Randall and Sinnott went to their homes the next day, and Mr. Murphy spent from eleven till long past midnight in their vacated room, but heard and saw nothing unusual. He states in conclusion that "Randall could not reach that part of the floor from which the rapping came on any

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occasion without attracting my attention and that of my comrade."

The next case related by Professor Barrett occurred in County Fermanagh, at a spot eleven miles from Enniskillen and about two miles from the hamlet of Derrygonelly, where there dwelt a farmer and his family of four girls and a boy, of whom the eldest was a girl of about twenty years of age named Maggie. His cottage consisted of three rooms, the kitchen, or dwelling-room, being in the centre, with a room on each side used as bedrooms. In one of these two rooms Maggie slept with her sisters, and it was here that the disturbances occurred, generally after they had all gone to bed, when rappings and scratchings were heard which often lasted all night. Rats were first blamed, but when things were moved by some unseen agent, and boots and candles thrown out of the house, it was seen that something more than the ordinary rat was at work. The old farmer, who was a Methodist, sought advice from his class leader, and by his directions laid an open Bible on the bed in the haunted room, placing a big stone on the book. But the stone was lifted off by an

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unseen hand, the Bible moved out of the room, and seventeen pages torn out of it. They could not keep a lamp or candle in the house, so they went to their neighbours for help, and, to quote the old farmer's words to Professor Barrett, "Jack Flanigan came and lent us a lamp, saying the devil himself would not steal it, as he had got the priest to sprinkle it with holy water." "But that," the old man said, "did us no good either, for the next day it took away that lamp also."

Professor Barrett, at the invitation of Mr. Thomas Plunkett of Enniskillen, went to investigate. He got a full account from the farmer of the freakish tricks which were continually being played in the house, and gives a graphic account of what he himself observed: "After the children, except the boy, had gone to bed, Maggie lay down on the bed without undressing, so that her hands and feet could be observed. The rest of us sat round the kitchen fire, when faint raps, rapidly increasing in loudness, were heard coming apparently from the walls, the ceiling, and various parts of the inner room, the door of which was open. On

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entering the bedroom with a light the noises at first ceased, but recommenced when I put the light on the window-sill in the kitchen. I had the boy and his father by my side, and asked Mr. Plunkett to look round the house outside. Standing in the doorway leading to the bedroom, the noises recommenced, the light was gradually brought nearer, and after much patience I was able to bring the light into the bedroom whilst the disturbances were still loudly going on. At last I was able to go up to the side of the bed, with the lighted candle in my hand, and closely observed each of the occupants lying on the bed. The younger children were apparently asleep, and Maggie was motionless; nevertheless, knocks were going on everywhere around; on the chairs, the bedstead, the walls and ceiling. The closest scrutiny failed to detect any movement on the part of those present that could account for the noises, which were accompanied by a scratching or tearing sound. Suddenly a large pebble fell in my presence on to the bed; no one had moved to dislodge it, even if it had been placed for the purpose. When I replaced the candle on the window-sill in the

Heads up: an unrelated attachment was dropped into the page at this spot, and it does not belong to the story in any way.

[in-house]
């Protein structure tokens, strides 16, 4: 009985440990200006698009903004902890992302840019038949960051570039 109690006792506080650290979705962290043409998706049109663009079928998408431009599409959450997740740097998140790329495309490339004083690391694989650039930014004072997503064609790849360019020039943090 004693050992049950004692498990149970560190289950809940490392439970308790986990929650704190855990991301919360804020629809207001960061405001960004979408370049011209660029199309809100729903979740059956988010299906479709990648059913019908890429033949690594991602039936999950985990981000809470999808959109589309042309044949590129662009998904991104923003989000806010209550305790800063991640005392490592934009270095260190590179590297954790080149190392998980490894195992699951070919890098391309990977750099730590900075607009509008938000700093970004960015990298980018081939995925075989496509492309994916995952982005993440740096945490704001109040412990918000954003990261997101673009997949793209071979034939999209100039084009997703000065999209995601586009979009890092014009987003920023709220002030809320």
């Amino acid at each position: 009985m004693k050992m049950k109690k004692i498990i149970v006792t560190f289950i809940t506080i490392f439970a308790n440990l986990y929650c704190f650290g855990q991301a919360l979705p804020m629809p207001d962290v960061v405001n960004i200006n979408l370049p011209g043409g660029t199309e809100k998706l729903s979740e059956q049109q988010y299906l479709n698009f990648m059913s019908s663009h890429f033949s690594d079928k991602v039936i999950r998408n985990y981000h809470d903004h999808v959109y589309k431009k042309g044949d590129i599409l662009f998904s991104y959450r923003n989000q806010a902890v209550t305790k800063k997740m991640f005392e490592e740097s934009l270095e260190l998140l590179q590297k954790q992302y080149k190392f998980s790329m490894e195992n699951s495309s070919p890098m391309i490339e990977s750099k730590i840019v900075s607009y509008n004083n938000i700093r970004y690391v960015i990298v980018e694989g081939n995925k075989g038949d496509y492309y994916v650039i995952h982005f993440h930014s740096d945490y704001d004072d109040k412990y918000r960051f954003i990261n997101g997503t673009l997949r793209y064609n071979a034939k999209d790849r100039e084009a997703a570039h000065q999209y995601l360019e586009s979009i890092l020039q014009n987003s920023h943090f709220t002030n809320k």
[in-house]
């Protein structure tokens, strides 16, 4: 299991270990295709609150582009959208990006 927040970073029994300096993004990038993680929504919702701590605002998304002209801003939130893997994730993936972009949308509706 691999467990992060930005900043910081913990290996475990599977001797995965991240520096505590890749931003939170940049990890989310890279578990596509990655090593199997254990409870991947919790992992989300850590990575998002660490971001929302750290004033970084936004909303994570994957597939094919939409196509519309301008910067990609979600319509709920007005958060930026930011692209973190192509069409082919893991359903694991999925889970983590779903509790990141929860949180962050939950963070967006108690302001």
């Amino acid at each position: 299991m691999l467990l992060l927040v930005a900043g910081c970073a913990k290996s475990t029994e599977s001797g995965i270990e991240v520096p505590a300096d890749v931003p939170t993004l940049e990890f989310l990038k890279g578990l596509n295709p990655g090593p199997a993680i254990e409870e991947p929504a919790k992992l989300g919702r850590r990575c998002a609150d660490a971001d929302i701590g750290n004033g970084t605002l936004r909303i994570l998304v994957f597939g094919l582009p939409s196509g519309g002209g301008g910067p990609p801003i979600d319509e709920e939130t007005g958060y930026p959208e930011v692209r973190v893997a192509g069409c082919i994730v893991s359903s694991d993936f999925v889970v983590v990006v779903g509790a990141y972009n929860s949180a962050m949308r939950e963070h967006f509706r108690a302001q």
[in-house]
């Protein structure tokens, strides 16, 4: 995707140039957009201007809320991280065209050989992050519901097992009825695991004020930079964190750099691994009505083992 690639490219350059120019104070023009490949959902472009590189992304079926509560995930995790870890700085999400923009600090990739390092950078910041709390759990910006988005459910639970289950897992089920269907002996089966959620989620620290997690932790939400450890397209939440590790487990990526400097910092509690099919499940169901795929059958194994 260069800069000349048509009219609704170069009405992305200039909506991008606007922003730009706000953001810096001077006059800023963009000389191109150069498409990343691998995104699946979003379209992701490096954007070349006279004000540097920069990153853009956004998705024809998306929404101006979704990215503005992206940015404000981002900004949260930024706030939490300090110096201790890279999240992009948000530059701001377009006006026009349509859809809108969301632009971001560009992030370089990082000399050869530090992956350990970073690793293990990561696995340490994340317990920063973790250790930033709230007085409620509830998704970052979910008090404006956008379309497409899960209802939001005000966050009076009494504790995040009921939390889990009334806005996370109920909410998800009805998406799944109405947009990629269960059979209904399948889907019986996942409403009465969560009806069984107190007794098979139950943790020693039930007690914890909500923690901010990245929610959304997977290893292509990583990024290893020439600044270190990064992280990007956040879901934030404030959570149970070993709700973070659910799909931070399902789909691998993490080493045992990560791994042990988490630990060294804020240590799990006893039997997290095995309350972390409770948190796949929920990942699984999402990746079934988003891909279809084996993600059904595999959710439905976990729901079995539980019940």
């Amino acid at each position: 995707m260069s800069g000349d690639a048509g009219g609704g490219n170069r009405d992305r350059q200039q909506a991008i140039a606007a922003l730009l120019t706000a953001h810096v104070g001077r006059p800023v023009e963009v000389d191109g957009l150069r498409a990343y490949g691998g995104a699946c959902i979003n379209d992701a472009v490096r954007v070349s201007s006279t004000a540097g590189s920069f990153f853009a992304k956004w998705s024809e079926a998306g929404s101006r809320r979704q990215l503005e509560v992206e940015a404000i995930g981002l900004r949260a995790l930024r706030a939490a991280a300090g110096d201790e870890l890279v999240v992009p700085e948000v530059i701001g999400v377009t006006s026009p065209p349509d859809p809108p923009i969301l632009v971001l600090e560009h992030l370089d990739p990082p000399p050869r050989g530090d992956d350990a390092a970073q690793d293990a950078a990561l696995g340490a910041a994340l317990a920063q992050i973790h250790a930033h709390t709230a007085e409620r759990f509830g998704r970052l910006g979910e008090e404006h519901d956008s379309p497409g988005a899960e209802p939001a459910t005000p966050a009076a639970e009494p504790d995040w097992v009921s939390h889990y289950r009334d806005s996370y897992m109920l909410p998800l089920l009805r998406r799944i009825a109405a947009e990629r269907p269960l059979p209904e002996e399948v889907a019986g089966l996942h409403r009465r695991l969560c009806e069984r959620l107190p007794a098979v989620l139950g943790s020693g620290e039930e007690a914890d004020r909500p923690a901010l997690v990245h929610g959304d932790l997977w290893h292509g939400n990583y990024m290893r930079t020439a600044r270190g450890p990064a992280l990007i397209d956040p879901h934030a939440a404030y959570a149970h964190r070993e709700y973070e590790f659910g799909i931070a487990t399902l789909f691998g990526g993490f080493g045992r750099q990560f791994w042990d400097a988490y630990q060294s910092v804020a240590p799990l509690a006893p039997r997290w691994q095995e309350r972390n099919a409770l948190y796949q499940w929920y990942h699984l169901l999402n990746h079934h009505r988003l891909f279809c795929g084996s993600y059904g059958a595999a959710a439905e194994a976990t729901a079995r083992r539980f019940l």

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kitchen, the knocks became still louder, like those made by a heavy carpenter's hammer driving nails into flooring."

A couple of days afterwards, the Rev. Maxwell Close, M.A., a well-known member of the S.P.R., joined Professor Barrett and Mr. Plunkett, and together the party of three paid visits on two consecutive nights to the haunted farm-house, and the noises were repeated. Complete search was made, both inside and outside of the house, but no cause could be found. When the party were leaving, the old farmer was much perturbed that they had not "laid the ghost." When questioned he said he thought it was fairies. He was asked if it had answered to questions by raps and he said he had; "but it tells lies as often as truth, and oftener, I think. We tried it, and it only knocked at L M N when we said the alphabet over." Professor Barrett then tested it by asking mentally for a certain number of raps, and immediately the actual number was heard. He repeated this four times with a different number each time, and with the same result.